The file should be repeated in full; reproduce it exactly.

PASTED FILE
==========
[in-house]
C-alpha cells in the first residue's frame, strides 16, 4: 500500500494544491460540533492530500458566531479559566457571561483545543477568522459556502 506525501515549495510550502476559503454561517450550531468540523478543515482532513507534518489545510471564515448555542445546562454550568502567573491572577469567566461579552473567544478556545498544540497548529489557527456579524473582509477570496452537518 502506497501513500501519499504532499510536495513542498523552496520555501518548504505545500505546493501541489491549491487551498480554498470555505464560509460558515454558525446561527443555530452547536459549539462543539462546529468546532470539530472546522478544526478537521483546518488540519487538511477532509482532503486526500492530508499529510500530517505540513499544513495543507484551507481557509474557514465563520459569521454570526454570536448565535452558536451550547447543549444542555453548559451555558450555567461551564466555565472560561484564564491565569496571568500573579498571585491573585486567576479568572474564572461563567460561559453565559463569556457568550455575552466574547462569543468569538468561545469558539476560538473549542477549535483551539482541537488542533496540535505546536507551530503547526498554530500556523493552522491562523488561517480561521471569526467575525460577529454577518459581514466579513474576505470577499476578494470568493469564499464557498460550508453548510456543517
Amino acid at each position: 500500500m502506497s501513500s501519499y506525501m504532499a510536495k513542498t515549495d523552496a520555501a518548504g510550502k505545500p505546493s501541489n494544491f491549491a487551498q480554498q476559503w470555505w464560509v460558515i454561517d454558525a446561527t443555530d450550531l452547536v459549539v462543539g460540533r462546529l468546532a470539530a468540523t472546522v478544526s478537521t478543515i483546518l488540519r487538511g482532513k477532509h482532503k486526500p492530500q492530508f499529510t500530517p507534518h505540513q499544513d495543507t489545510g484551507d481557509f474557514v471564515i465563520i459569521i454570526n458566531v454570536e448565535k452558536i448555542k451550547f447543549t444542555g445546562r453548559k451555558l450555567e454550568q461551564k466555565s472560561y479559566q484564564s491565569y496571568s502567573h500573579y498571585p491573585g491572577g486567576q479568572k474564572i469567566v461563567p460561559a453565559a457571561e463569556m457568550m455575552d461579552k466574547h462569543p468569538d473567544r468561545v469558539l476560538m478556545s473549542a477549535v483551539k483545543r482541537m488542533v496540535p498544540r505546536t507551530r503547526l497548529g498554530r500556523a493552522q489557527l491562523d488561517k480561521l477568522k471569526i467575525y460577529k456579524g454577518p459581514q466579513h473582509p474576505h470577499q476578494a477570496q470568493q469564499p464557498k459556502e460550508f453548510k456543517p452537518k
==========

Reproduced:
[in-house]
C-alpha cells in the first residue's frame, strides 16, 4: 500500500494544491460540533492530500458566531479559566457571561483545543477568522459556502 506525501515549495510550502476559503454561517450550531468540523478543515482532513507534518489545510471564515448555542445546562454550568502567573491572577469567566461579552473567544478556545498544540497548529489557527456579524473582509477570496452537518 502506497501513500501519499504532499510536495513542498523552496520555501518548504505545500505546493501541489491549491487551498480554498470555505464560509460558515454558525446561527443555530452547536459549539462543539462546529468546532470539530472546522478544526478537521483546518488540519487538511477532509482532503486526500492530508499529510500530517505540513499544513495543507484551507481557509474557514465563520459569521454570526454570536448565535452558536451550547447543549444542555453548559451555558450555567461551564466555565472560561484564564491565569496571568500573579498571585491573585486567576479568572474564572461563567460561559453565559463569556457568550455575552466574547462569543468569538468561545469558539476560538473549542477549535483551539482541537488542533496540535505546536507551530503547526498554530500556523493552522491562523488561517480561521471569526467575525460577529454577518459581514466579513474576505470577499476578494470568493469564499464557498460550508453548510456543517
Amino acid at each position: 500500500m502506497s501513500s501519499y506525501m504532499a510536495k513542498t515549495d523552496a520555501a518548504g510550502k505545500p505546493s501541489n494544491f491549491a487551498q480554498q476559503w470555505w464560509v460558515i454561517d454558525a446561527t443555530d450550531l452547536v459549539v462543539g460540533r462546529l468546532a470539530a468540523t472546522v478544526s478537521t478543515i483546518l488540519r487538511g482532513k477532509h482532503k486526500p492530500q492530508f499529510t500530517p507534518h505540513q499544513d495543507t489545510g484551507d481557509f474557514v471564515i465563520i459569521i454570526n458566531v454570536e448565535k452558536i448555542k451550547f447543549t444542555g445546562r453548559k451555558l450555567e454550568q461551564k466555565s472560561y479559566q484564564s491565569y496571568s502567573h500573579y498571585p491573585g491572577g486567576q479568572k474564572i469567566v461563567p460561559a453565559a457571561e463569556m457568550m455575552d461579552k466574547h462569543p468569538d473567544r468561545v469558539l476560538m478556545s473549542a477549535v483551539k483545543r482541537m488542533v496540535p498544540r505546536t507551530r503547526l497548529g498554530r500556523a493552522q489557527l491562523d488561517k480561521l477568522k471569526i467575525y460577529k456579524g454577518p459581514q466579513h473582509p474576505h470577499q476578494a477570496q470568493q469564499p464557498k459556502e460550508f453548510k456543517p452537518k